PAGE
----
rss
1

Germans love renewable energy – no subsidy backlash!

Print Friendly

CleanTechnica

Imagine this: your national and local economies are benefiting from a shift to renewable energy, your air and water are getting cleaner, your electric grid is becoming more democratized, you and your neighbors are benefiting financially from becoming solar power producers, you get to cast of the shackles of guilt that come from burning fossil fuels, and the whole world is looking up to you as the leader you are in stimulating a solar power market and bringing down solar power prices.

Surely, this all makes you want to change course 180° and badmouth the solar policy that got you there, right?

Of course not, but that’s what much of the US believes. That’s what fossil fuel and utility leaders in Germany and elsewhere are saying. That’s what conservative German politicians are saying. That’s what misinformed reporters are saying. But, quite frankly, that isn’t the case.

When you see talk of a “backlash to solar subsidies” in American media (all too common), you never actually see any polls or studies cited, do you? No, you simply receive quotes from conservative politicians, certain heads of the energy industry, sometimes anonymous sources in the energy industry, and professional disinformers.

Whenever I see a comment from an actual citizen, she or he is in full support of the policy that has made Germany a global leader in this arena. But, luckily, I don’t just have random comments to rely on for this article. I’ve got the results of a poll conducted by a major energy association representing 1,800 companies (companies in natural gas, electricity, heating, etc). The poll was focused on Germany’s “Energy Transition” or “Energy Revolution” (Energiewende). About 1,000 citizens were questioned in telephone surveys conducted in January 2011, January 2012, and June 2012. Let’s have a look.

90% of Respondents Said that Energiewende Is “Very Important” or “Important”

renewables-important-citizen-survey

The Majority (51–61%) of Respondents Said that Renewable Energy Growth Was “Too Slow,” while Another 30-33% Said It Was “Just Right”

Only 6–10% said it was too fast:

renewable-energy-transition-german-poll

Of Those Who Said It Was Too Slow,…

  • 41% said that was due to “Delays Caused by Policy”
  • 30% said that was due to “Blockade by Power Companies”
  • 20% said that was due to “High Financial Outlay”
  • 12% said that was due to “Too Little Funding”

why-renewable-energy-growth-too-slow-germany

59% of Respondents Said that Energiewende Has More Advantages for Industry in Germany than Disadvantages (Only 15% Said It Had More Disadvantages)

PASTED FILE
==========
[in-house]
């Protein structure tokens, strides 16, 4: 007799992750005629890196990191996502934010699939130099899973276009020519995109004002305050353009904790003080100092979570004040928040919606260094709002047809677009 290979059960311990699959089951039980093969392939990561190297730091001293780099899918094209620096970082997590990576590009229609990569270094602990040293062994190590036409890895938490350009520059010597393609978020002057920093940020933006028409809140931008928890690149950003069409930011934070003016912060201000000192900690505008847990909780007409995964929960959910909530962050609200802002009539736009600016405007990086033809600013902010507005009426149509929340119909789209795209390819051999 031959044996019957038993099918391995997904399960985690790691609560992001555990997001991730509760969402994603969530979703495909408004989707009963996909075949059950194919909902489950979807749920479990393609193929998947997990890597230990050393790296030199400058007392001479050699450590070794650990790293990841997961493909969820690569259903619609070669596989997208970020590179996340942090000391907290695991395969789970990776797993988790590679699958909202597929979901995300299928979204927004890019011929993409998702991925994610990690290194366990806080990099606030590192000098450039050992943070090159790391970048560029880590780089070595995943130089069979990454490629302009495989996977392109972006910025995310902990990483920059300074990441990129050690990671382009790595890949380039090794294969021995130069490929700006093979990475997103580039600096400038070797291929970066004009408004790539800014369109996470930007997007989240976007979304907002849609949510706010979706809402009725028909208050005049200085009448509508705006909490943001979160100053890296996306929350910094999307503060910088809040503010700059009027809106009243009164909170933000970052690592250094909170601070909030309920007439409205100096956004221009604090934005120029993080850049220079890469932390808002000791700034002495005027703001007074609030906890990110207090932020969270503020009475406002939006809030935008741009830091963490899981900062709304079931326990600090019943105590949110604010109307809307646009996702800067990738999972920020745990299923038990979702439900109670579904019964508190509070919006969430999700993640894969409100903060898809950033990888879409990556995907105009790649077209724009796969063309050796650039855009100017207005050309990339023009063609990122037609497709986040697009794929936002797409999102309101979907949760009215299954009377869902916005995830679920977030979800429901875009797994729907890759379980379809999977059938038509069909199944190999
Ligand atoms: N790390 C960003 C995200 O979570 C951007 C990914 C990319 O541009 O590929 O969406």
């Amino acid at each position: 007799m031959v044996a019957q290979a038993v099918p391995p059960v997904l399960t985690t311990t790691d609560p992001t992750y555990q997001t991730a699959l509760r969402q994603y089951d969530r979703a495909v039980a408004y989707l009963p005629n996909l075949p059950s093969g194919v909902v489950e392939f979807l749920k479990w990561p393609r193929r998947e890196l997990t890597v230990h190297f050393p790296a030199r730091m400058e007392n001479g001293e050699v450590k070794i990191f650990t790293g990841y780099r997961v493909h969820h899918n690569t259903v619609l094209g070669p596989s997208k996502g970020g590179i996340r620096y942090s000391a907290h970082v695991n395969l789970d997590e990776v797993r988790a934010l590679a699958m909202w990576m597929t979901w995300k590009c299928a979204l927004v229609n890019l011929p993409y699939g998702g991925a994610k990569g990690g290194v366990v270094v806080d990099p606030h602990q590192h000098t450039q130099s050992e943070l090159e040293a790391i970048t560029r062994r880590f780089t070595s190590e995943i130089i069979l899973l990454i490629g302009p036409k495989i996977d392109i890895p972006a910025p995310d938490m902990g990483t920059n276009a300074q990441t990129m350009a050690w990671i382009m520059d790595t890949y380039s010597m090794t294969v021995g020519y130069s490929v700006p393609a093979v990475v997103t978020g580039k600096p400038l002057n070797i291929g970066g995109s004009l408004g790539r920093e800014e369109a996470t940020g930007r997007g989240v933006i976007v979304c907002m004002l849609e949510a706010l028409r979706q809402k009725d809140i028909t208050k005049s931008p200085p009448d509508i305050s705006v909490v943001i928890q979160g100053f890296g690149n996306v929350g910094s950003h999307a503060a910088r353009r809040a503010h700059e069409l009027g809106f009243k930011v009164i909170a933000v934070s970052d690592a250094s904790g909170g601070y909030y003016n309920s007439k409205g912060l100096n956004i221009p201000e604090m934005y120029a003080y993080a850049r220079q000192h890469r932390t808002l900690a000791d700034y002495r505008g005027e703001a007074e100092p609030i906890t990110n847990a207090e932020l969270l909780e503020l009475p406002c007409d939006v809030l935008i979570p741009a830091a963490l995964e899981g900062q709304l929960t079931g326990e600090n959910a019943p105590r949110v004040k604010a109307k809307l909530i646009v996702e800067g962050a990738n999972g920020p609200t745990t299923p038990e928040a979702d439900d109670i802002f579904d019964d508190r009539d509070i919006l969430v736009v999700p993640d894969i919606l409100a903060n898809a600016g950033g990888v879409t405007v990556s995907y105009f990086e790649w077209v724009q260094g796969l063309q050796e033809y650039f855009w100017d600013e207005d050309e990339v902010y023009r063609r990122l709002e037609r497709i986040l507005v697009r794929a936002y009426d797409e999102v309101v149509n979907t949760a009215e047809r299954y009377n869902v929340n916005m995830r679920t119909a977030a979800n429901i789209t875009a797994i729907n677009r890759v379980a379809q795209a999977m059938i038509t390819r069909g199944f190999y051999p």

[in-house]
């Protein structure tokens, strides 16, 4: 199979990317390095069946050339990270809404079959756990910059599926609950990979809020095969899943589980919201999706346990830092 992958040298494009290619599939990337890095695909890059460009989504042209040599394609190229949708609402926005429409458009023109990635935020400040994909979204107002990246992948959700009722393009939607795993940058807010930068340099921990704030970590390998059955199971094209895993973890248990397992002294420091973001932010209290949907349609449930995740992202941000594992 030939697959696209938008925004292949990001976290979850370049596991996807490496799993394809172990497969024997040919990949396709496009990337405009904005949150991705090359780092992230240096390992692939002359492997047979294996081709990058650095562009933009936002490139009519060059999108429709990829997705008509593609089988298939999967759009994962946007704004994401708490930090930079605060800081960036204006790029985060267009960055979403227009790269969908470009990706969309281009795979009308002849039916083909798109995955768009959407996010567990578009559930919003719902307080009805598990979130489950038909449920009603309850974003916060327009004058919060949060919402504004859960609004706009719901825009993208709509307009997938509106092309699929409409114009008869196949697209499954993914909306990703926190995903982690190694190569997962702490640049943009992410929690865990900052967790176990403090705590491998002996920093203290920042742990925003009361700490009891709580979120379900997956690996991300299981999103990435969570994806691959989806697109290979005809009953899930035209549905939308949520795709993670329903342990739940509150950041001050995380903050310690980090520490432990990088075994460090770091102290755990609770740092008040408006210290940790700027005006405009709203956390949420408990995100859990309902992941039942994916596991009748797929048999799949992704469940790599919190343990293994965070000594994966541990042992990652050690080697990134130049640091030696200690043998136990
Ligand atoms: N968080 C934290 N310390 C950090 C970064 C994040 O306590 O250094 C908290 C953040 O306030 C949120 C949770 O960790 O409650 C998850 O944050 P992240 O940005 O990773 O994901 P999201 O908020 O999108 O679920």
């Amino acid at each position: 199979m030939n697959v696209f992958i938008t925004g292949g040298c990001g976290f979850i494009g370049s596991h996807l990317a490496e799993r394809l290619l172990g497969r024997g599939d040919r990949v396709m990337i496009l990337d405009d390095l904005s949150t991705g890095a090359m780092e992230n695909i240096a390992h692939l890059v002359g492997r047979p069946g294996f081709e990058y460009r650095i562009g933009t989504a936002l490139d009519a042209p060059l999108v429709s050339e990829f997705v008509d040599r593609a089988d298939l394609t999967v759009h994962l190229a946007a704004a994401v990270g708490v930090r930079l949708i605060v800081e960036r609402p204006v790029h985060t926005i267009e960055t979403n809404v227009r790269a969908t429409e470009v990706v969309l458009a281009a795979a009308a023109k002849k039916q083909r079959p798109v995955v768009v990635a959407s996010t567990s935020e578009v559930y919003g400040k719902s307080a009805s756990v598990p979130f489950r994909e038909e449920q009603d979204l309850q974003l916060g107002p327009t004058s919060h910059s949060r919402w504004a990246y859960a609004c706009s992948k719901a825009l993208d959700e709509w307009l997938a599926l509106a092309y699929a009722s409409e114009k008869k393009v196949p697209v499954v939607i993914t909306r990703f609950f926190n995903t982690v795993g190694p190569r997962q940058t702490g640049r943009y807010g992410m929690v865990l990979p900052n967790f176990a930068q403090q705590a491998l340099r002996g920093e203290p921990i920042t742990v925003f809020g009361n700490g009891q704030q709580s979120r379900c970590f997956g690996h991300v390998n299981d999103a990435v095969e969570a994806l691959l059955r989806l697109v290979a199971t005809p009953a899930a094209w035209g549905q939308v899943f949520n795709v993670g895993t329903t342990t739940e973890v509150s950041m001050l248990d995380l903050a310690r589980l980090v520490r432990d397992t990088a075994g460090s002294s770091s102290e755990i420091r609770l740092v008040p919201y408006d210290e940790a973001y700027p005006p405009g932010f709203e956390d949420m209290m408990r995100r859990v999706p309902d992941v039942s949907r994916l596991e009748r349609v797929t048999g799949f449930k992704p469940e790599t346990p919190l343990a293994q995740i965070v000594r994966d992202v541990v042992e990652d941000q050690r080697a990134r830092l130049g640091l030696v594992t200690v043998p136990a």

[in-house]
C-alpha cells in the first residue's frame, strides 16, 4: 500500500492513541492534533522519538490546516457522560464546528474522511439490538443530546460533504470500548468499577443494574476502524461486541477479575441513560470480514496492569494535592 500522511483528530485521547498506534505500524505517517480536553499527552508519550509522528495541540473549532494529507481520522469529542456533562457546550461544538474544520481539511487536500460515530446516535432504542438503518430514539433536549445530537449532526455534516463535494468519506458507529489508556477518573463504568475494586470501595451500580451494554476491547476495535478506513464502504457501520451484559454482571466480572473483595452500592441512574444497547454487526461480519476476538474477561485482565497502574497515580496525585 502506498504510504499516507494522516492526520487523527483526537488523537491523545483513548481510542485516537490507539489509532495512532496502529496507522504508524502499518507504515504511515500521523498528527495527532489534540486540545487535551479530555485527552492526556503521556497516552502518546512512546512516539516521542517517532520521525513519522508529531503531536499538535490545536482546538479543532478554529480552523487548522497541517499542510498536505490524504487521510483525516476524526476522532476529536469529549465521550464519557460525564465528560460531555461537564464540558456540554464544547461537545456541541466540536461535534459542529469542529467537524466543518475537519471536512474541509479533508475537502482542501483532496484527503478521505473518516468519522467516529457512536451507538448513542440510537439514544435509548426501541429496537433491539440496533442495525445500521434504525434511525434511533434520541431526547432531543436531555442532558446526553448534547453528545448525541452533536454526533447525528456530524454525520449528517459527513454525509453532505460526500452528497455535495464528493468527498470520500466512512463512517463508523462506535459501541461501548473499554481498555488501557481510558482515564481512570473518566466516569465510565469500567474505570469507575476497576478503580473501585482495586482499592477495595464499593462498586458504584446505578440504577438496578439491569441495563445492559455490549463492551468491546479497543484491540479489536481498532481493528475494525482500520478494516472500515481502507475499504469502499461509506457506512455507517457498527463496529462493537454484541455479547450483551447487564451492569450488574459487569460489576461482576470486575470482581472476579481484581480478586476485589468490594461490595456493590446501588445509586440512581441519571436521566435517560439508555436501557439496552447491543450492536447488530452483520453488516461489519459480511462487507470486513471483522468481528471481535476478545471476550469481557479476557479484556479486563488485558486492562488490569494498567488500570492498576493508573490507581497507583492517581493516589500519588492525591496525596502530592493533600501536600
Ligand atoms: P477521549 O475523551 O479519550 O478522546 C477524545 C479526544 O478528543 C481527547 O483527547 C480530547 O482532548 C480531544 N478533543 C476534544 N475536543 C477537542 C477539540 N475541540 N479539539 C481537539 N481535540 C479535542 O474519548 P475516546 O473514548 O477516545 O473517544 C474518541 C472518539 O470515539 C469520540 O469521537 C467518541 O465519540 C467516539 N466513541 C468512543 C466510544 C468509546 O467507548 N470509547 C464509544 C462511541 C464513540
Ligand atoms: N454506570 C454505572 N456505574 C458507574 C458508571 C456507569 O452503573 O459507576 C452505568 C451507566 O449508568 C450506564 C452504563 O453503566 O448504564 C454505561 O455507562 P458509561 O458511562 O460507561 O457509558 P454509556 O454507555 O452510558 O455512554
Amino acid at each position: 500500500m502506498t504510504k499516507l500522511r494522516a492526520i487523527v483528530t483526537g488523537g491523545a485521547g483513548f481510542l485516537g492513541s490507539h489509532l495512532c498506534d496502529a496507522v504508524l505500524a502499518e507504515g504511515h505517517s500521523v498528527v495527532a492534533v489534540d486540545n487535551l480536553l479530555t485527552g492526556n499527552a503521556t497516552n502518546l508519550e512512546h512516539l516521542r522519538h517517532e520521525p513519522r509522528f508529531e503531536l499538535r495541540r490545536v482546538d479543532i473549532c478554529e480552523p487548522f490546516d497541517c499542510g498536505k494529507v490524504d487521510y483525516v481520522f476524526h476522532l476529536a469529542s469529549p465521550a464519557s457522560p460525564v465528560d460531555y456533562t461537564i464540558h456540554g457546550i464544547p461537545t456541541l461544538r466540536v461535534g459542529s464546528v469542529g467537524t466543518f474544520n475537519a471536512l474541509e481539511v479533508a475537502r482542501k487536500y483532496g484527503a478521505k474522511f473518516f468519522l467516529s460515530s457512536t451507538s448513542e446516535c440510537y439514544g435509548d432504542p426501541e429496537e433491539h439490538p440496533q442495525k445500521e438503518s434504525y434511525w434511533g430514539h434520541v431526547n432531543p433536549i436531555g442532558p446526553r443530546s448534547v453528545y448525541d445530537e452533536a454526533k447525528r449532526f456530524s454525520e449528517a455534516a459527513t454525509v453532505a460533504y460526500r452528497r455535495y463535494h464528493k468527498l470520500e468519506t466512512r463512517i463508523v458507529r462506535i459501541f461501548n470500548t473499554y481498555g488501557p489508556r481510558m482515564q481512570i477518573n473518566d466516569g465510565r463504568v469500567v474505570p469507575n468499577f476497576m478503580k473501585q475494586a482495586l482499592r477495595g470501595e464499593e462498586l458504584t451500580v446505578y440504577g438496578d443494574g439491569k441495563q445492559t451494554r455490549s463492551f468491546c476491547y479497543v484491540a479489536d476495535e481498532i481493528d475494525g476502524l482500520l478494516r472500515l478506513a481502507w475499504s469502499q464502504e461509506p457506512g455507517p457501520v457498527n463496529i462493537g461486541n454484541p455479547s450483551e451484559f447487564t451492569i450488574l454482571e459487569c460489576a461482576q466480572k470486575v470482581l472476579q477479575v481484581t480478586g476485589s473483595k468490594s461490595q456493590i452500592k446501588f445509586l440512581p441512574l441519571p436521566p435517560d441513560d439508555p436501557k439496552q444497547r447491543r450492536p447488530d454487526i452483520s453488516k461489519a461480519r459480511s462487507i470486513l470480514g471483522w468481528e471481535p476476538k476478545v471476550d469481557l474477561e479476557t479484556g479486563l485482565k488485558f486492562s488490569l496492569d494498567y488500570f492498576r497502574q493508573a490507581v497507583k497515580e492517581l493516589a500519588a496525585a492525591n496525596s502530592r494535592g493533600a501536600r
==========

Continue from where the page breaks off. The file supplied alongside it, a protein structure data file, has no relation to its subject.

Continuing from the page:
subsidies-support-industry-in-germany

And, from One of German Our Writers, Why Energy Prices Have Risen:

Respondents answered according to the following split:

  • 33.6% – corporate greed, monopolies, market failure
  • 22.9% — fundamental changes in energy markets (e.g. rising costs for fossil energy sources)
  • 7.9% — renewable energy subsidies

why-german-energy-prices-rise

So, the next time someone talks to you about the “solar subsidy backlash” in Germany, I think you know how to respond, or where to send them (i.e. to this post).

This article was originally published on CleanTechnica. Reproduced with permission

RenewEconomy Free Daily Newsletter

Share this:

  • Dave Johnson

    Now that I am retired I have much more time for hobbies, and one of them is studying German. As part of that process I spend a good bit of time following German news, and I see that, as here in the U.S., this sort of thing depends upon the source of the news. For example, when I look at Deutsche Welle I see what appears to be a fairly balanced set of reports on the subject. That is to say, there is both good news and bad news, which makes sense. In contrast, Der Spiegel never seems to have anything but bad news on offer, and I finally quit reading their articles, not simply because they appear to be down on renewable energy, but precisely because their mix of stories is statistically implausible. In addition, when, say, Angela Merkel makes a televised statement on the subject, it is hard to believe that anyone is faking that. So, I have to assume that either the entire German government is lying about the state of renewable energy programs, or that Der Spiegel is, at best, filtering the news. The irony is that the name Der Spiegel means The Mirror, but I’m starting to think their mirror comes from a fun house at some carnival.